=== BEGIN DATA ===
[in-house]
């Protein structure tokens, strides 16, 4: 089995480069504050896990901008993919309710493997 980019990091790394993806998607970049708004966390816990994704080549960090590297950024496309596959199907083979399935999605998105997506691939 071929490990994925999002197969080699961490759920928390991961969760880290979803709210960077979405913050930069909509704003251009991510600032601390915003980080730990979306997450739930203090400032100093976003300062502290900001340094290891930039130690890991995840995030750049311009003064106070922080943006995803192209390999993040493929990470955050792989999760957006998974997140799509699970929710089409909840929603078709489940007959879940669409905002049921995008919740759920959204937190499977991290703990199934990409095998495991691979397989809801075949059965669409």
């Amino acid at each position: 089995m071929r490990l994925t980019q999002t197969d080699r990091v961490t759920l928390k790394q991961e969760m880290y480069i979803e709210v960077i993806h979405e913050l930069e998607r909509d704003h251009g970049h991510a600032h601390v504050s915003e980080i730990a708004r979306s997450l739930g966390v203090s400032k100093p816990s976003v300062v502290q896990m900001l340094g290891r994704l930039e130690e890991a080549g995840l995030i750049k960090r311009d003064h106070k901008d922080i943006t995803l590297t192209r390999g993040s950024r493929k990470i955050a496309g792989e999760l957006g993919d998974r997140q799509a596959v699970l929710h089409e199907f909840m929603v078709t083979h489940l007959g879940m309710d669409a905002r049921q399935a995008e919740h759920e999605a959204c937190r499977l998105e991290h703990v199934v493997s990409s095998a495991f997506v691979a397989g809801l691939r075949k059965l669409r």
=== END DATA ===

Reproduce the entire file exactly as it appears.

[in-house]
């Protein structure tokens, strides 16, 4: 089995480069504050896990901008993919309710493997 980019990091790394993806998607970049708004966390816990994704080549960090590297950024496309596959199907083979399935999605998105997506691939 071929490990994925999002197969080699961490759920928390991961969760880290979803709210960077979405913050930069909509704003251009991510600032601390915003980080730990979306997450739930203090400032100093976003300062502290900001340094290891930039130690890991995840995030750049311009003064106070922080943006995803192209390999993040493929990470955050792989999760957006998974997140799509699970929710089409909840929603078709489940007959879940669409905002049921995008919740759920959204937190499977991290703990199934990409095998495991691979397989809801075949059965669409």
């Amino acid at each position: 089995m071929r490990l994925t980019q999002t197969d080699r990091v961490t759920l928390k790394q991961e969760m880290y480069i979803e709210v960077i993806h979405e913050l930069e998607r909509d704003h251009g970049h991510a600032h601390v504050s915003e980080i730990a708004r979306s997450l739930g966390v203090s400032k100093p816990s976003v300062v502290q896990m900001l340094g290891r994704l930039e130690e890991a080549g995840l995030i750049k960090r311009d003064h106070k901008d922080i943006t995803l590297t192209r390999g993040s950024r493929k990470i955050a496309g792989e999760l957006g993919d998974r997140q799509a596959v699970l929710h089409e199907f909840m929603v078709t083979h489940l007959g879940m309710d669409a905002r049921q399935a995008e919740h759920e999605a959204c937190r499977l998105e991290h703990v199934v493997s990409s095998a495991f997506v691979a397989g809801l691939r075949k059965l669409r």